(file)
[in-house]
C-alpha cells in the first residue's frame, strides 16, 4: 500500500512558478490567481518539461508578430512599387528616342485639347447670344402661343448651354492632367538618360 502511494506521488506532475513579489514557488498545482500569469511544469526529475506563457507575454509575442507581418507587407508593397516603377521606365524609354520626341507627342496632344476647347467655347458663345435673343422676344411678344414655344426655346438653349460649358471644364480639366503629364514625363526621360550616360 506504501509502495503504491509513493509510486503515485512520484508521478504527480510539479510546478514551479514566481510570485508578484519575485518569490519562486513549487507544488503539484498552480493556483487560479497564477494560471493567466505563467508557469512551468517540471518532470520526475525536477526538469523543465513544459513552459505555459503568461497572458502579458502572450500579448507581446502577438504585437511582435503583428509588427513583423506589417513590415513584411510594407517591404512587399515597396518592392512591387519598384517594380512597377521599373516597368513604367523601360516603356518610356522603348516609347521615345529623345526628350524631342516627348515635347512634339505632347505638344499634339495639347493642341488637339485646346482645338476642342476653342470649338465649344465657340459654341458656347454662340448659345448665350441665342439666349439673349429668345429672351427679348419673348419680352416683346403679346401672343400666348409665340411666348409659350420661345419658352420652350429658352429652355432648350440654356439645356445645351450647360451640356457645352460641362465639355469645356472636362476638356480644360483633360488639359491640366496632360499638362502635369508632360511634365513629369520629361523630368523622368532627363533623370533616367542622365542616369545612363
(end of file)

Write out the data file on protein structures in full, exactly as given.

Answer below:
[in-house]
C-alpha cells in the first residue's frame, strides 16, 4: 500500500512558478490567481518539461508578430512599387528616342485639347447670344402661343448651354492632367538618360 502511494506521488506532475513579489514557488498545482500569469511544469526529475506563457507575454509575442507581418507587407508593397516603377521606365524609354520626341507627342496632344476647347467655347458663345435673343422676344411678344414655344426655346438653349460649358471644364480639366503629364514625363526621360550616360 506504501509502495503504491509513493509510486503515485512520484508521478504527480510539479510546478514551479514566481510570485508578484519575485518569490519562486513549487507544488503539484498552480493556483487560479497564477494560471493567466505563467508557469512551468517540471518532470520526475525536477526538469523543465513544459513552459505555459503568461497572458502579458502572450500579448507581446502577438504585437511582435503583428509588427513583423506589417513590415513584411510594407517591404512587399515597396518592392512591387519598384517594380512597377521599373516597368513604367523601360516603356518610356522603348516609347521615345529623345526628350524631342516627348515635347512634339505632347505638344499634339495639347493642341488637339485646346482645338476642342476653342470649338465649344465657340459654341458656347454662340448659345448665350441665342439666349439673349429668345429672351427679348419673348419680352416683346403679346401672343400666348409665340411666348409659350420661345419658352420652350429658352429652355432648350440654356439645356445645351450647360451640356457645352460641362465639355469645356472636362476638356480644360483633360488639359491640366496632360499638362502635369508632360511634365513629369520629361523630368523622368532627363533623370533616367542622365542616369545612363